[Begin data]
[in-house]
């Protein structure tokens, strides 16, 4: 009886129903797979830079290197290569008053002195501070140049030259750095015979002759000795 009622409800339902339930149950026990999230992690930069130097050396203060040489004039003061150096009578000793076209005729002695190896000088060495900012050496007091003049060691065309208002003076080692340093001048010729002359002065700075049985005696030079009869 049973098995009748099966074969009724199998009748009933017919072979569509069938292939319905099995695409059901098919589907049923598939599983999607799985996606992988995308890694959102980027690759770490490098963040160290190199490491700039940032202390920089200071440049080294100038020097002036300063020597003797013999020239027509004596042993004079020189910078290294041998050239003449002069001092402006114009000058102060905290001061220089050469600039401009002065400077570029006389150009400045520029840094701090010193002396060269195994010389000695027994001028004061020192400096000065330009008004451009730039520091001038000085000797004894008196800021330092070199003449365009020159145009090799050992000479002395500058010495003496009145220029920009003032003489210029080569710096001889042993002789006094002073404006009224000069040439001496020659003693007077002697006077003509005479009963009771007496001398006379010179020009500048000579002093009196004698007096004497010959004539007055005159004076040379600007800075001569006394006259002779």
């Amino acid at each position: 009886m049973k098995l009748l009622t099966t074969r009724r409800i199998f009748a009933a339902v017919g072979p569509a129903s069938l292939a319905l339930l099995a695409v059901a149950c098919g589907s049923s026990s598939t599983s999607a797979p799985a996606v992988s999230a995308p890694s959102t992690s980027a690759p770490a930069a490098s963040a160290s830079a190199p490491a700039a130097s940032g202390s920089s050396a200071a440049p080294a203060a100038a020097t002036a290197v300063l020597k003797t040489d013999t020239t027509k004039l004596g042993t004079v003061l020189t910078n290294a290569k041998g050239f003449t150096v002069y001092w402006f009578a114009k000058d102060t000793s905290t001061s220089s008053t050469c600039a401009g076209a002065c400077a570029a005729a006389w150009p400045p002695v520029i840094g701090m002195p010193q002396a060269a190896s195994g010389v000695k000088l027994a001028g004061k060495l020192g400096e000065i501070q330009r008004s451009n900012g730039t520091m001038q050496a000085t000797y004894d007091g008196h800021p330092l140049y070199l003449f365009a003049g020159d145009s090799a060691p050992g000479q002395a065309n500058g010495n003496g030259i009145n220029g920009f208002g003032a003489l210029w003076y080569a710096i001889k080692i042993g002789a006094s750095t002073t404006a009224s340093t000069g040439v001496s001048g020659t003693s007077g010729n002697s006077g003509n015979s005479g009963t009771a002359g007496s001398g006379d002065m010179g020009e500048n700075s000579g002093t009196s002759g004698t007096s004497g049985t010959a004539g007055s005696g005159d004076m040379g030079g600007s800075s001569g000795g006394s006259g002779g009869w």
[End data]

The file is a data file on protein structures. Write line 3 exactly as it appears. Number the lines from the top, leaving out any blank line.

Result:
């Amino acid at each position: 009886m049973k098995l009748l009622t099966t074969r009724r409800i199998f009748a009933a339902v017919g072979p569509a129903s069938l292939a319905l339930l099995a695409v059901a149950c098919g589907s049923s026990s598939t599983s999607a797979p799985a996606v992988s999230a995308p890694s959102t992690s980027a690759p770490a930069a490098s963040a160290s830079a190199p490491a700039a130097s940032g202390s920089s050396a200071a440049p080294a203060a100038a020097t002036a290197v300063l020597k003797t040489d013999t020239t027509k004039l004596g042993t004079v003061l020189t910078n290294a290569k041998g050239f003449t150096v002069y001092w402006f009578a114009k000058d102060t000793s905290t001061s220089s008053t050469c600039a401009g076209a002065c400077a570029a005729a006389w150009p400045p002695v520029i840094g701090m002195p010193q002396a060269a190896s195994g010389v000695k000088l027994a001028g004061k060495l020192g400096e000065i501070q330009r008004s451009n900012g730039t520091m001038q050496a000085t000797y004894d007091g008196h800021p330092l140049y070199l003449f365009a003049g020159d145009s090799a060691p050992g000479q002395a065309n500058g010495n003496g030259i009145n220029g920009f208002g003032a003489l210029w003076y080569a710096i001889k080692i042993g002789a006094s750095t002073t404006a009224s340093t000069g040439v001496s001048g020659t003693s007077g010729n002697s006077g003509n015979s005479g009963t009771a002359g007496s001398g006379d002065m010179g020009e500048n700075s000579g002093t009196s002759g004698t007096s004497g049985t010959a004539g007055s005696g005159d004076m040379g030079g600007s800075s001569g000795g006394s006259g002779g009869w």